A review of causal inference in forensic medicine

Putri Dianita Ika Meilia, Michael D. Freeman, Herkutanto, Maurice P. Zeegers

Research output: Contribution to journalReview article

Abstract

The primary aim of forensic medical analysis is to provide legal factfinders with evidence regarding the causal relationship between an alleged action and a harmful outcome. Despite existing guides and manuals, the approach to formulating opinions on medicolegal causal inference used by forensic medical practitioners, and how the strength of the opinion is quantified, is mostly lacking in an evidence-based or systematically reproducible framework. In the present review, we discuss the literature describing existing methods of causal inference in forensic medicine, especially in relation to the formulation of expert opinions in legal proceedings, and their strengths and limitations. Causal inference in forensic medicine is unique and different from the process of establishing a diagnosis in clinical medicine. Because of a lack of tangibility inherent in causal analysis, even the term “cause” can have inconsistent meaning when used by different practitioners examining the same evidence. Currently, there exists no universally applied systematic methodology for formulating and assessing causality in forensic medical expert opinions. Existing approaches to causation in forensic medicine generally fall into two categories: intuitive and probabilistic. The propriety of each approach depends on the individual facts of an investigated injury, disease, or death. We opine that in most forensic medical settings, probabilistic causation is the most suitable for use and readily applicable. Forensic medical practitioners need, however, be aware of the appropriate approach to causation for different types of cases with varying degrees of complexity.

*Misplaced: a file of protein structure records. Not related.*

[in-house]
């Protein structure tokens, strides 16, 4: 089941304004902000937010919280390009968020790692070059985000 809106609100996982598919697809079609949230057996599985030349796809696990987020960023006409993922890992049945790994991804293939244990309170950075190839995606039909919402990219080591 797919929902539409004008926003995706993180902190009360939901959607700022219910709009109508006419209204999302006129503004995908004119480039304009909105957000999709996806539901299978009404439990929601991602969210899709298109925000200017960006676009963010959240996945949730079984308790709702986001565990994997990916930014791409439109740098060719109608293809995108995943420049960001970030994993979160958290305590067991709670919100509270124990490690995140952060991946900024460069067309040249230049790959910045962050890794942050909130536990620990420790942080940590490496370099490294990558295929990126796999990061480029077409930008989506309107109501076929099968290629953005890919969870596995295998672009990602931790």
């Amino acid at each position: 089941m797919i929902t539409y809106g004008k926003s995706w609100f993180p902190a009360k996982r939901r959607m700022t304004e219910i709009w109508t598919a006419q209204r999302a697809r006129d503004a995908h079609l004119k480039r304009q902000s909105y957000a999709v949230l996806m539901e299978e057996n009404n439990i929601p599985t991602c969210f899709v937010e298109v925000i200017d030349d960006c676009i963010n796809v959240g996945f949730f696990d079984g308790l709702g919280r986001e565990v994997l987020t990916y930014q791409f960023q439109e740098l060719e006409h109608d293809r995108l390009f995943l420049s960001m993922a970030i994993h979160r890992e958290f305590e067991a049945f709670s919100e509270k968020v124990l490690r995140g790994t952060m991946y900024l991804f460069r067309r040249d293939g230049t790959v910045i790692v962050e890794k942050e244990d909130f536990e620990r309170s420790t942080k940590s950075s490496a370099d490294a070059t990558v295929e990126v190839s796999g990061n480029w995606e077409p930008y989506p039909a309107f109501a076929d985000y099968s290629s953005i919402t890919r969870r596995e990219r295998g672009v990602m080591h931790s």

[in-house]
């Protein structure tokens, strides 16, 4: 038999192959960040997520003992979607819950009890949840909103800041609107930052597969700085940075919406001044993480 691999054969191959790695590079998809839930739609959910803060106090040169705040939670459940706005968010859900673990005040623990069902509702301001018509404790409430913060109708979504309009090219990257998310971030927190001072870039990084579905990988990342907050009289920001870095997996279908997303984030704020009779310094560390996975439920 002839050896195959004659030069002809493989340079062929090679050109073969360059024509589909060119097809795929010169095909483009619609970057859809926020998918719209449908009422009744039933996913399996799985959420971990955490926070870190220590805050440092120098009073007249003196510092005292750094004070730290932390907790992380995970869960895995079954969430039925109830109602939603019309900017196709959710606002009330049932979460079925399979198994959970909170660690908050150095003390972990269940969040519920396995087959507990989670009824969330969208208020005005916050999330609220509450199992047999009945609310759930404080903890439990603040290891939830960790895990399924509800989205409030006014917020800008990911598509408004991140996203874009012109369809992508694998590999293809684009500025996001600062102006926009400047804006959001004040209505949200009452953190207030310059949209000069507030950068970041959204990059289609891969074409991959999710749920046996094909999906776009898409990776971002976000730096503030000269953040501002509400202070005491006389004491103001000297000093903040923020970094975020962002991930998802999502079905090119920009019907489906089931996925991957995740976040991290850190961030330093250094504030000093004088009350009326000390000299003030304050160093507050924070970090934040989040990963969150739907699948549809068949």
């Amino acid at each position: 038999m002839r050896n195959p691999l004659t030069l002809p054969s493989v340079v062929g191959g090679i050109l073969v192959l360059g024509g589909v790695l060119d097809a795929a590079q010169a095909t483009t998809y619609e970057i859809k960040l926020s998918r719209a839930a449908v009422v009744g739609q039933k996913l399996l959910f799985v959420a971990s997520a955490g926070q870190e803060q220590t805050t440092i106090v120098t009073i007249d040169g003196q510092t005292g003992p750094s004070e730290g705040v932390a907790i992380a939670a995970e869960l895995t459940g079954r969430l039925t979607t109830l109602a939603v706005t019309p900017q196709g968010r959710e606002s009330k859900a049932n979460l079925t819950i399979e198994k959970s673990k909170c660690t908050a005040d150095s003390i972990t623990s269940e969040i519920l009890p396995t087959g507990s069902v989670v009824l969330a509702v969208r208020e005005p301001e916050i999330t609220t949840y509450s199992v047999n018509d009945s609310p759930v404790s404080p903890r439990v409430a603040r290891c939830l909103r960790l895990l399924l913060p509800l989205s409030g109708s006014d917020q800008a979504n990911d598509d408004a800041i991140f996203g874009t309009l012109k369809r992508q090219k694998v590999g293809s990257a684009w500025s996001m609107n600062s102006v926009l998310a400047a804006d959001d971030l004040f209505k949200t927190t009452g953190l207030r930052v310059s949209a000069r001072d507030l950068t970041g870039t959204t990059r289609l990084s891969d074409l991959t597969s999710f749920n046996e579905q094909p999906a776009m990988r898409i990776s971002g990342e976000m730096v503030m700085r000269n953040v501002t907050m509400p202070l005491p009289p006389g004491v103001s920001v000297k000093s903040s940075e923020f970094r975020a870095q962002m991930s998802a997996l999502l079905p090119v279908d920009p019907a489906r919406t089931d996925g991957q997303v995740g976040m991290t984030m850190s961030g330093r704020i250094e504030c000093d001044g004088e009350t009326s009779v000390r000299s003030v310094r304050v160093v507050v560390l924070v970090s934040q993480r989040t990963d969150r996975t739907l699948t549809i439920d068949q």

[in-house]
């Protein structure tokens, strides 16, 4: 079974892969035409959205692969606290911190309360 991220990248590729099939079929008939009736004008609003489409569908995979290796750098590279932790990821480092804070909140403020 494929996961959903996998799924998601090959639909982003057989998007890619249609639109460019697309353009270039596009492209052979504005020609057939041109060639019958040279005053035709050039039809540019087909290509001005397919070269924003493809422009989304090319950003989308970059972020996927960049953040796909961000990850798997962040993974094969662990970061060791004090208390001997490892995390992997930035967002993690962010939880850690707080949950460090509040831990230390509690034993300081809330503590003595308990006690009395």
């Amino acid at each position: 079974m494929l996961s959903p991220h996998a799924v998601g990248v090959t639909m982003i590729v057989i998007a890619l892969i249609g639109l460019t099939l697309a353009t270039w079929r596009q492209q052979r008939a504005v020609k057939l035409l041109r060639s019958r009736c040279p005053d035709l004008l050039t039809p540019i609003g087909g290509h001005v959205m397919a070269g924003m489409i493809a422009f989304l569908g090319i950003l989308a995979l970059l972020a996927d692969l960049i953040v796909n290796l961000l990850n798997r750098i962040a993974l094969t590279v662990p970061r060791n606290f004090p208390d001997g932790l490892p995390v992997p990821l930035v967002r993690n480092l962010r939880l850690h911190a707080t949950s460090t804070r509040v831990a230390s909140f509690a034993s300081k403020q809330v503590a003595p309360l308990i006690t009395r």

Original languageEnglish
JournalForensic Science, Medicine, and Pathology
DOIs
Publication statusAccepted/In press - 1 Jan 2020

Keywords

  • Causal inference
  • Causality
  • Forensic medicine
  • Intuitive causation
  • Probabilistic causation

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